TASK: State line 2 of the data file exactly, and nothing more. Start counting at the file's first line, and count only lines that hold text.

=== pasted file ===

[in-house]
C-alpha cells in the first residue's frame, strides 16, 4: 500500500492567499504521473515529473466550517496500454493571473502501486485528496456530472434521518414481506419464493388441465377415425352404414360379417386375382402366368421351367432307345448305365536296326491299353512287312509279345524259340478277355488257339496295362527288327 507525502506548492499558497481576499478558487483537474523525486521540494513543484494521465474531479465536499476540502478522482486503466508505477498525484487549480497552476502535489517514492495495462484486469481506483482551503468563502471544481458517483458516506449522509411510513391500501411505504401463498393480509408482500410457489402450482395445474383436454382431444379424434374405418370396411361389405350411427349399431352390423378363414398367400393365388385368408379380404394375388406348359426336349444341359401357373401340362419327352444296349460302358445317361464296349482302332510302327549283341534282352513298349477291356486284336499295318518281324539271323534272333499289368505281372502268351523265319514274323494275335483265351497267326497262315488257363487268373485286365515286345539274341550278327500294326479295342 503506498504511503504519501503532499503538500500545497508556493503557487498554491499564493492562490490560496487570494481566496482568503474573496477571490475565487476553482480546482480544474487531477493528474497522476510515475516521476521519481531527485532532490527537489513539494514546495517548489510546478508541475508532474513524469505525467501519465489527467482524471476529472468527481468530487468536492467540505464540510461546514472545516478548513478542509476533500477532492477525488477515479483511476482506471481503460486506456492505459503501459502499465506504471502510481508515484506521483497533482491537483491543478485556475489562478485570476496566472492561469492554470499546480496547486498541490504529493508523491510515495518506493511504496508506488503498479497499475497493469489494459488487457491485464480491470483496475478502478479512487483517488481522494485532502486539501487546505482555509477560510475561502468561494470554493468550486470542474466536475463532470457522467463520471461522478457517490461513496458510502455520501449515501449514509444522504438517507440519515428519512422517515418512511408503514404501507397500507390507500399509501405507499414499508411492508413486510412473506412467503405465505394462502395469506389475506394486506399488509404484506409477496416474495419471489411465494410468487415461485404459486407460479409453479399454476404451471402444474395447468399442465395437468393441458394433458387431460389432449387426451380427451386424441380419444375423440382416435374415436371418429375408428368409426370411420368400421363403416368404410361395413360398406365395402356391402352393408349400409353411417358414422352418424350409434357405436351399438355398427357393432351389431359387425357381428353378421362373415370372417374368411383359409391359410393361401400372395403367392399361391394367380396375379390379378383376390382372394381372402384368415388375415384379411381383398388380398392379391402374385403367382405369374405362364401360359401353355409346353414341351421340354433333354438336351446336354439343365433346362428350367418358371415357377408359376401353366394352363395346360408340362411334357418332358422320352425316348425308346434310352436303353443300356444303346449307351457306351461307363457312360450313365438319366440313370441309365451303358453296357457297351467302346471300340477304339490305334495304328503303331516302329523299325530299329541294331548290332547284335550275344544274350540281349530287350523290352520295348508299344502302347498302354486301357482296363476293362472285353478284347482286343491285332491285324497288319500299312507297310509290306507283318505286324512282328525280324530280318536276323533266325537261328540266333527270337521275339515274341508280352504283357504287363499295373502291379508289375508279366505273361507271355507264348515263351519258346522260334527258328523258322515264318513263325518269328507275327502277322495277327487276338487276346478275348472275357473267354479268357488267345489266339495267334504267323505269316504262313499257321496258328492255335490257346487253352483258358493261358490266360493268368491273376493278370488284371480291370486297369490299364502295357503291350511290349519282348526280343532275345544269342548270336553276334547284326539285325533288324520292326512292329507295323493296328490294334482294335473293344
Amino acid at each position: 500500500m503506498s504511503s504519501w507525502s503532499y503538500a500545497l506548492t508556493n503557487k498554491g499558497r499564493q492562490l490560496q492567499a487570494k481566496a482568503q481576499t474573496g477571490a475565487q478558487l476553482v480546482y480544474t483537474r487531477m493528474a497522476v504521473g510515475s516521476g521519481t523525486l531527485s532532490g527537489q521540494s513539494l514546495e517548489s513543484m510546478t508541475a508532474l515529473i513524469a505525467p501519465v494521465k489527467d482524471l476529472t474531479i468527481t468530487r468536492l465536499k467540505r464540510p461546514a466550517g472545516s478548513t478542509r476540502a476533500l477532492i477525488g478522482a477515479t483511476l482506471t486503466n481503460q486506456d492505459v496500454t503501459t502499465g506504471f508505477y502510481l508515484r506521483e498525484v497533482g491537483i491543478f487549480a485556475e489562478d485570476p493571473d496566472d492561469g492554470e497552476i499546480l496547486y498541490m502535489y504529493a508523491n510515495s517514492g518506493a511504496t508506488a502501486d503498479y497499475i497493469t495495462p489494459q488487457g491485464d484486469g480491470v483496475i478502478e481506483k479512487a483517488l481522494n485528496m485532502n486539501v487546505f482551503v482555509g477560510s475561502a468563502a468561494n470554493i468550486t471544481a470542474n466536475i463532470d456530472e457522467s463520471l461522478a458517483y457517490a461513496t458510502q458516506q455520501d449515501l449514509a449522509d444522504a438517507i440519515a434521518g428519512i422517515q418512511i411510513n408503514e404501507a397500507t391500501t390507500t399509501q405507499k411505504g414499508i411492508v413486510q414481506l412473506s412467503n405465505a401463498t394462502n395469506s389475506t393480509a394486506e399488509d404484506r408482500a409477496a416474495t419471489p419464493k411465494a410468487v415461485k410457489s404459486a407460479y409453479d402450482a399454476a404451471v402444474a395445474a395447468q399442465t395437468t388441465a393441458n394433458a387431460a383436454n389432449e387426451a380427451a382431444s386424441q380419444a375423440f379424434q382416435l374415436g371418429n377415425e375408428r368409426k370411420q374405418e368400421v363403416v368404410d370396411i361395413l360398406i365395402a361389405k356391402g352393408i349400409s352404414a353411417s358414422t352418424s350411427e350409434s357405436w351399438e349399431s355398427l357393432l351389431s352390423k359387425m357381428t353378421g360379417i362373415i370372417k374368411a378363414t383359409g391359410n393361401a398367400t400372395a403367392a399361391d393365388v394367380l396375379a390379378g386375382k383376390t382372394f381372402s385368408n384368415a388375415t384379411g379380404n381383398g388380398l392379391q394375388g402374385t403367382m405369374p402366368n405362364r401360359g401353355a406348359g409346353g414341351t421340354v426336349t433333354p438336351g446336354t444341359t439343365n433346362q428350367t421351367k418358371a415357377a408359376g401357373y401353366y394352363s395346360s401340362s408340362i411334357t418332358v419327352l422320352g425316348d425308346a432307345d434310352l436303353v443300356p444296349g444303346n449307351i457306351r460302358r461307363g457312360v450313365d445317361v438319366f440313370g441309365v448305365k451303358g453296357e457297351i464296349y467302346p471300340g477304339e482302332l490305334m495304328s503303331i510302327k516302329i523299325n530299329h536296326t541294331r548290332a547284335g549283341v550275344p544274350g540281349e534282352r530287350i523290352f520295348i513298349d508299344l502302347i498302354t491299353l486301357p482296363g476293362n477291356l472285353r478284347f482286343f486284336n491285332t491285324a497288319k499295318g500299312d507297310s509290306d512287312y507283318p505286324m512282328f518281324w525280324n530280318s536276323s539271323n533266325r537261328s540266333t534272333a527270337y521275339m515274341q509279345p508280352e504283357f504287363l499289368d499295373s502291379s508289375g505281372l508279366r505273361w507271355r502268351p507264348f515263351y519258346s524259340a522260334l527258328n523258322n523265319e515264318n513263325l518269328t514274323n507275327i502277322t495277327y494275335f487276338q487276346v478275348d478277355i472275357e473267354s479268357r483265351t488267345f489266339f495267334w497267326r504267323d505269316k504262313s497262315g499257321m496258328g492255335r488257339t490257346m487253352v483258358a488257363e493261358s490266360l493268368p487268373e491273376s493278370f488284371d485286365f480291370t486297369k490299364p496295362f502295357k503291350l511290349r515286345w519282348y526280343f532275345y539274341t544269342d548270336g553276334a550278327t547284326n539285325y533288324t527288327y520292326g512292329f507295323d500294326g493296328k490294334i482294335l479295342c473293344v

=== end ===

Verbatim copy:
C-alpha cells in the first residue's frame, strides 16, 4: 500500500492567499504521473515529473466550517496500454493571473502501486485528496456530472434521518414481506419464493388441465377415425352404414360379417386375382402366368421351367432307345448305365536296326491299353512287312509279345524259340478277355488257339496295362527288327 507525502506548492499558497481576499478558487483537474523525486521540494513543484494521465474531479465536499476540502478522482486503466508505477498525484487549480497552476502535489517514492495495462484486469481506483482551503468563502471544481458517483458516506449522509411510513391500501411505504401463498393480509408482500410457489402450482395445474383436454382431444379424434374405418370396411361389405350411427349399431352390423378363414398367400393365388385368408379380404394375388406348359426336349444341359401357373401340362419327352444296349460302358445317361464296349482302332510302327549283341534282352513298349477291356486284336499295318518281324539271323534272333499289368505281372502268351523265319514274323494275335483265351497267326497262315488257363487268373485286365515286345539274341550278327500294326479295342 503506498504511503504519501503532499503538500500545497508556493503557487498554491499564493492562490490560496487570494481566496482568503474573496477571490475565487476553482480546482480544474487531477493528474497522476510515475516521476521519481531527485532532490527537489513539494514546495517548489510546478508541475508532474513524469505525467501519465489527467482524471476529472468527481468530487468536492467540505464540510461546514472545516478548513478542509476533500477532492477525488477515479483511476482506471481503460486506456492505459503501459502499465506504471502510481508515484506521483497533482491537483491543478485556475489562478485570476496566472492561469492554470499546480496547486498541490504529493508523491510515495518506493511504496508506488503498479497499475497493469489494459488487457491485464480491470483496475478502478479512487483517488481522494485532502486539501487546505482555509477560510475561502468561494470554493468550486470542474466536475463532470457522467463520471461522478457517490461513496458510502455520501449515501449514509444522504438517507440519515428519512422517515418512511408503514404501507397500507390507500399509501405507499414499508411492508413486510412473506412467503405465505394462502395469506389475506394486506399488509404484506409477496416474495419471489411465494410468487415461485404459486407460479409453479399454476404451471402444474395447468399442465395437468393441458394433458387431460389432449387426451380427451386424441380419444375423440382416435374415436371418429375408428368409426370411420368400421363403416368404410361395413360398406365395402356391402352393408349400409353411417358414422352418424350409434357405436351399438355398427357393432351389431359387425357381428353378421362373415370372417374368411383359409391359410393361401400372395403367392399361391394367380396375379390379378383376390382372394381372402384368415388375415384379411381383398388380398392379391402374385403367382405369374405362364401360359401353355409346353414341351421340354433333354438336351446336354439343365433346362428350367418358371415357377408359376401353366394352363395346360408340362411334357418332358422320352425316348425308346434310352436303353443300356444303346449307351457306351461307363457312360450313365438319366440313370441309365451303358453296357457297351467302346471300340477304339490305334495304328503303331516302329523299325530299329541294331548290332547284335550275344544274350540281349530287350523290352520295348508299344502302347498302354486301357482296363476293362472285353478284347482286343491285332491285324497288319500299312507297310509290306507283318505286324512282328525280324530280318536276323533266325537261328540266333527270337521275339515274341508280352504283357504287363499295373502291379508289375508279366505273361507271355507264348515263351519258346522260334527258328523258322515264318513263325518269328507275327502277322495277327487276338487276346478275348472275357473267354479268357488267345489266339495267334504267323505269316504262313499257321496258328492255335490257346487253352483258358493261358490266360493268368491273376493278370488284371480291370486297369490299364502295357503291350511290349519282348526280343532275345544269342548270336553276334547284326539285325533288324520292326512292329507295323493296328490294334482294335473293344